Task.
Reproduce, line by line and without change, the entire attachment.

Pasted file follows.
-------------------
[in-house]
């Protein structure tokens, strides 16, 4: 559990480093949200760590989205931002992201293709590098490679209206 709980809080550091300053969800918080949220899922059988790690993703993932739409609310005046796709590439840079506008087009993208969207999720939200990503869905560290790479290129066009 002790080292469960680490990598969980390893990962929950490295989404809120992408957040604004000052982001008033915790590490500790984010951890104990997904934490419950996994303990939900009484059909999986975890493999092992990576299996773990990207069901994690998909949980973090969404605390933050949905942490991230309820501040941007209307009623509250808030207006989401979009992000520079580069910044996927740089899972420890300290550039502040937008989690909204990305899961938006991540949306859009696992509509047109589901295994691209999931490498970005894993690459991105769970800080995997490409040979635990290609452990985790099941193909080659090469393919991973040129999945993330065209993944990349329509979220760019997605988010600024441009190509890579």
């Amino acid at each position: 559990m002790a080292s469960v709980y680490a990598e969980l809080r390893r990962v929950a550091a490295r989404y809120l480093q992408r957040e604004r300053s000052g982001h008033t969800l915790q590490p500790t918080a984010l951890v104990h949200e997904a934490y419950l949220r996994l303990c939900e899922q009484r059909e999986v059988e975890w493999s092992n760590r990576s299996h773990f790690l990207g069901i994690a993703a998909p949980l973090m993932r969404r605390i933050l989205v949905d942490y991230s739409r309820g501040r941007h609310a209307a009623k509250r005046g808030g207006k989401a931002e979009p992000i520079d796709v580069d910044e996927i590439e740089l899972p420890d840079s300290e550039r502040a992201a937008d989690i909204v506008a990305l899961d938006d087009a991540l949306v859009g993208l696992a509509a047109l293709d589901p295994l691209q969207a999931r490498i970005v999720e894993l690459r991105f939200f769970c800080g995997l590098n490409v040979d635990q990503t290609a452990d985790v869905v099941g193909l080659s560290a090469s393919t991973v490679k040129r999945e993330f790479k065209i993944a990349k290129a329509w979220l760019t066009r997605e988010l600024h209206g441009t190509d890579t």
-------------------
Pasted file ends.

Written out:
[in-house]
């Protein structure tokens, strides 16, 4: 559990480093949200760590989205931002992201293709590098490679209206 709980809080550091300053969800918080949220899922059988790690993703993932739409609310005046796709590439840079506008087009993208969207999720939200990503869905560290790479290129066009 002790080292469960680490990598969980390893990962929950490295989404809120992408957040604004000052982001008033915790590490500790984010951890104990997904934490419950996994303990939900009484059909999986975890493999092992990576299996773990990207069901994690998909949980973090969404605390933050949905942490991230309820501040941007209307009623509250808030207006989401979009992000520079580069910044996927740089899972420890300290550039502040937008989690909204990305899961938006991540949306859009696992509509047109589901295994691209999931490498970005894993690459991105769970800080995997490409040979635990290609452990985790099941193909080659090469393919991973040129999945993330065209993944990349329509979220760019997605988010600024441009190509890579």
């Amino acid at each position: 559990m002790a080292s469960v709980y680490a990598e969980l809080r390893r990962v929950a550091a490295r989404y809120l480093q992408r957040e604004r300053s000052g982001h008033t969800l915790q590490p500790t918080a984010l951890v104990h949200e997904a934490y419950l949220r996994l303990c939900e899922q009484r059909e999986v059988e975890w493999s092992n760590r990576s299996h773990f790690l990207g069901i994690a993703a998909p949980l973090m993932r969404r605390i933050l989205v949905d942490y991230s739409r309820g501040r941007h609310a209307a009623k509250r005046g808030g207006k989401a931002e979009p992000i520079d796709v580069d910044e996927i590439e740089l899972p420890d840079s300290e550039r502040a992201a937008d989690i909204v506008a990305l899961d938006d087009a991540l949306v859009g993208l696992a509509a047109l293709d589901p295994l691209q969207a999931r490498i970005v999720e894993l690459r991105f939200f769970c800080g995997l590098n490409v040979d635990q990503t290609a452990d985790v869905v099941g193909l080659s560290a090469s393919t991973v490679k040129r999945e993330f790479k065209i993944a990349k290129a329509w979220l760019t066009r997605e988010l600024h209206g441009t190509d890579t």